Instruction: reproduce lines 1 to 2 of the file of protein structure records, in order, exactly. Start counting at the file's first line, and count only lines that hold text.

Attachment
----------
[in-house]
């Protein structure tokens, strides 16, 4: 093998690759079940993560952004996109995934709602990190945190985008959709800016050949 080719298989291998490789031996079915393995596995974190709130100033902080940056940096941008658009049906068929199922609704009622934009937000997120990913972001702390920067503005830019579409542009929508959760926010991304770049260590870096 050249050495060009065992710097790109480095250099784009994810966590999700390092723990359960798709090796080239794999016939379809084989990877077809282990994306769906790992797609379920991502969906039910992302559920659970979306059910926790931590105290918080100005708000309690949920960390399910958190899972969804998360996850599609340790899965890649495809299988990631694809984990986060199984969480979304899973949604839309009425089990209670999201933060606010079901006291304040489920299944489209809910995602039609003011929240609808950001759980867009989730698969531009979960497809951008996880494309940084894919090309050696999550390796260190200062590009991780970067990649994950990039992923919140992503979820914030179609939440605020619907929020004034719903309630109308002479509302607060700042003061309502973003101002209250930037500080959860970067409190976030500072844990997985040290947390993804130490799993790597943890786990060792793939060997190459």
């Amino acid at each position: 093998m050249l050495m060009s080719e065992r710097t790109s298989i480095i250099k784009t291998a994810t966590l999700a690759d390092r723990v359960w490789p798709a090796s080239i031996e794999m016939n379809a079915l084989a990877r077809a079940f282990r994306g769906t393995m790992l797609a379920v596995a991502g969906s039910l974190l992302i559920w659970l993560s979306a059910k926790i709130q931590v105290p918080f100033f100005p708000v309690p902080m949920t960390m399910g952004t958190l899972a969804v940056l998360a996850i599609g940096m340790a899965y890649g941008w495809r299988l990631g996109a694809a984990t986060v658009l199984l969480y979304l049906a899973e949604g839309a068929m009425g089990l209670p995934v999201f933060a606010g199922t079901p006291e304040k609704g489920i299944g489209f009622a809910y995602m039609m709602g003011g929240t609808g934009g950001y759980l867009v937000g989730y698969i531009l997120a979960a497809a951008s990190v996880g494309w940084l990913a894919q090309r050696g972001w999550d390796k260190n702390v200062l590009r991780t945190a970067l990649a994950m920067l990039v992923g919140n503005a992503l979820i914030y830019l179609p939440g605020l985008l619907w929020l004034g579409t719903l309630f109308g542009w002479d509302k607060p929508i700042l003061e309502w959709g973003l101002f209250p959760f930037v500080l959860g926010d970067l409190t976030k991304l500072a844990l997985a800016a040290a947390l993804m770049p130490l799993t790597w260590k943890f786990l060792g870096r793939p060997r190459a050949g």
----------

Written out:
[in-house]
């Protein structure tokens, strides 16, 4: 093998690759079940993560952004996109995934709602990190945190985008959709800016050949 080719298989291998490789031996079915393995596995974190709130100033902080940056940096941008658009049906068929199922609704009622934009937000997120990913972001702390920067503005830019579409542009929508959760926010991304770049260590870096 050249050495060009065992710097790109480095250099784009994810966590999700390092723990359960798709090796080239794999016939379809084989990877077809282990994306769906790992797609379920991502969906039910992302559920659970979306059910926790931590105290918080100005708000309690949920960390399910958190899972969804998360996850599609340790899965890649495809299988990631694809984990986060199984969480979304899973949604839309009425089990209670999201933060606010079901006291304040489920299944489209809910995602039609003011929240609808950001759980867009989730698969531009979960497809951008996880494309940084894919090309050696999550390796260190200062590009991780970067990649994950990039992923919140992503979820914030179609939440605020619907929020004034719903309630109308002479509302607060700042003061309502973003101002209250930037500080959860970067409190976030500072844990997985040290947390993804130490799993790597943890786990060792793939060997190459």